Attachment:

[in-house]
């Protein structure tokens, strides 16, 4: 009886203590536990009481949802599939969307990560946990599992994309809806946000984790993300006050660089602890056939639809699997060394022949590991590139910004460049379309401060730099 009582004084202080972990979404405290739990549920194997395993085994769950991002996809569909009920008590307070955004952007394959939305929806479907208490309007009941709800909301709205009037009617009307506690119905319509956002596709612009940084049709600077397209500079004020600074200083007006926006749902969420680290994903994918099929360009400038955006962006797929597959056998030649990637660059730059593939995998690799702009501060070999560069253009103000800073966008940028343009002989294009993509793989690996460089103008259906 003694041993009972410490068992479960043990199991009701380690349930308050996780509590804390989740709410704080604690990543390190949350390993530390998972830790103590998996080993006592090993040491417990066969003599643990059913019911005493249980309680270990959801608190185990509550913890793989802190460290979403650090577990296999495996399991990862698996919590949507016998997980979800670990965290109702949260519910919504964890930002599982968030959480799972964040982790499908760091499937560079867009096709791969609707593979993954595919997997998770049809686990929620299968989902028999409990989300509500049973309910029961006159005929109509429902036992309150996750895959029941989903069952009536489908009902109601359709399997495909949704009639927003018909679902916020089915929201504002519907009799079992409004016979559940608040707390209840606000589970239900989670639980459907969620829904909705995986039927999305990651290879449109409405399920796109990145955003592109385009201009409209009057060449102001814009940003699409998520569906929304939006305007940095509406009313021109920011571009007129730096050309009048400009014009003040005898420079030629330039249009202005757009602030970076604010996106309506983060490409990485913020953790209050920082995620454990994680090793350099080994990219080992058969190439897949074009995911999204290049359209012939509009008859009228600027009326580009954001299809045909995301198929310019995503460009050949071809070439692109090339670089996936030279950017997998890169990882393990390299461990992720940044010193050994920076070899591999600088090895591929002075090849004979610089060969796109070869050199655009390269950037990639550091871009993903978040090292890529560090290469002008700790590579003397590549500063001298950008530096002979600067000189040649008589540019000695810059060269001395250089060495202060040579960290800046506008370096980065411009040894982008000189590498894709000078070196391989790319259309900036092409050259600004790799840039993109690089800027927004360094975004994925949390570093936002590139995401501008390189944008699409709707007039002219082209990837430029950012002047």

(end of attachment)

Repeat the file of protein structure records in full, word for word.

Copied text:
[in-house]
């Protein structure tokens, strides 16, 4: 009886203590536990009481949802599939969307990560946990599992994309809806946000984790993300006050660089602890056939639809699997060394022949590991590139910004460049379309401060730099 009582004084202080972990979404405290739990549920194997395993085994769950991002996809569909009920008590307070955004952007394959939305929806479907208490309007009941709800909301709205009037009617009307506690119905319509956002596709612009940084049709600077397209500079004020600074200083007006926006749902969420680290994903994918099929360009400038955006962006797929597959056998030649990637660059730059593939995998690799702009501060070999560069253009103000800073966008940028343009002989294009993509793989690996460089103008259906 003694041993009972410490068992479960043990199991009701380690349930308050996780509590804390989740709410704080604690990543390190949350390993530390998972830790103590998996080993006592090993040491417990066969003599643990059913019911005493249980309680270990959801608190185990509550913890793989802190460290979403650090577990296999495996399991990862698996919590949507016998997980979800670990965290109702949260519910919504964890930002599982968030959480799972964040982790499908760091499937560079867009096709791969609707593979993954595919997997998770049809686990929620299968989902028999409990989300509500049973309910029961006159005929109509429902036992309150996750895959029941989903069952009536489908009902109601359709399997495909949704009639927003018909679902916020089915929201504002519907009799079992409004016979559940608040707390209840606000589970239900989670639980459907969620829904909705995986039927999305990651290879449109409405399920796109990145955003592109385009201009409209009057060449102001814009940003699409998520569906929304939006305007940095509406009313021109920011571009007129730096050309009048400009014009003040005898420079030629330039249009202005757009602030970076604010996106309506983060490409990485913020953790209050920082995620454990994680090793350099080994990219080992058969190439897949074009995911999204290049359209012939509009008859009228600027009326580009954001299809045909995301198929310019995503460009050949071809070439692109090339670089996936030279950017997998890169990882393990390299461990992720940044010193050994920076070899591999600088090895591929002075090849004979610089060969796109070869050199655009390269950037990639550091871009993903978040090292890529560090290469002008700790590579003397590549500063001298950008530096002979600067000189040649008589540019000695810059060269001395250089060495202060040579960290800046506008370096980065411009040894982008000189590498894709000078070196391989790319259309900036092409050259600004790799840039993109690089800027927004360094975004994925949390570093936002590139995401501008390189944008699409709707007039002219082209990837430029950012002047």